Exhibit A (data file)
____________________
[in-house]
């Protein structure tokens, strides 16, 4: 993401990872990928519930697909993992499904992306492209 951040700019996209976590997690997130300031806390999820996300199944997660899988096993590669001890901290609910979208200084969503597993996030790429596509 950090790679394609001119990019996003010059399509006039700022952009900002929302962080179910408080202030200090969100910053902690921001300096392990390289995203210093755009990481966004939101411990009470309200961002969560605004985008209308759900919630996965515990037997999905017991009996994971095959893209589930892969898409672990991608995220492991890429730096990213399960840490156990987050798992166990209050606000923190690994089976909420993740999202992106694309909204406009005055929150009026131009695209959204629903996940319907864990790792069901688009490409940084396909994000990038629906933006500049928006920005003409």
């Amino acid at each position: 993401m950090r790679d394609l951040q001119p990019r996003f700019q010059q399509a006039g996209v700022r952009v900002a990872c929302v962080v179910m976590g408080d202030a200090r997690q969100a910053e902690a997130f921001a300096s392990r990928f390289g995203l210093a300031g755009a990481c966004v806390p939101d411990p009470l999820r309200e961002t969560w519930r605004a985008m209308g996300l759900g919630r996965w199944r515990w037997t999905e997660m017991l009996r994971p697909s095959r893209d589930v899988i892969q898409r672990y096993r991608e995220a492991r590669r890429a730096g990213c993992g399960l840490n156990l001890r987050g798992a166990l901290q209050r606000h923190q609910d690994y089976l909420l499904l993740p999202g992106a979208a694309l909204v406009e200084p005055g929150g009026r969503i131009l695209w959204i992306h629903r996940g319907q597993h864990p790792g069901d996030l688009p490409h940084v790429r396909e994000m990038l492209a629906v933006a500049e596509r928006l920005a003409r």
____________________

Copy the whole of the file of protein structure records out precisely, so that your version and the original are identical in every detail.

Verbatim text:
[in-house]
């Protein structure tokens, strides 16, 4: 993401990872990928519930697909993992499904992306492209 951040700019996209976590997690997130300031806390999820996300199944997660899988096993590669001890901290609910979208200084969503597993996030790429596509 950090790679394609001119990019996003010059399509006039700022952009900002929302962080179910408080202030200090969100910053902690921001300096392990390289995203210093755009990481966004939101411990009470309200961002969560605004985008209308759900919630996965515990037997999905017991009996994971095959893209589930892969898409672990991608995220492991890429730096990213399960840490156990987050798992166990209050606000923190690994089976909420993740999202992106694309909204406009005055929150009026131009695209959204629903996940319907864990790792069901688009490409940084396909994000990038629906933006500049928006920005003409």
């Amino acid at each position: 993401m950090r790679d394609l951040q001119p990019r996003f700019q010059q399509a006039g996209v700022r952009v900002a990872c929302v962080v179910m976590g408080d202030a200090r997690q969100a910053e902690a997130f921001a300096s392990r990928f390289g995203l210093a300031g755009a990481c966004v806390p939101d411990p009470l999820r309200e961002t969560w519930r605004a985008m209308g996300l759900g919630r996965w199944r515990w037997t999905e997660m017991l009996r994971p697909s095959r893209d589930v899988i892969q898409r672990y096993r991608e995220a492991r590669r890429a730096g990213c993992g399960l840490n156990l001890r987050g798992a166990l901290q209050r606000h923190q609910d690994y089976l909420l499904l993740p999202g992106a979208a694309l909204v406009e200084p005055g929150g009026r969503i131009l695209w959204i992306h629903r996940g319907q597993h864990p790792g069901d996030l688009p490409h940084v790429r396909e994000m990038l492209a629906v933006a500049e596509r928006l920005a003409r």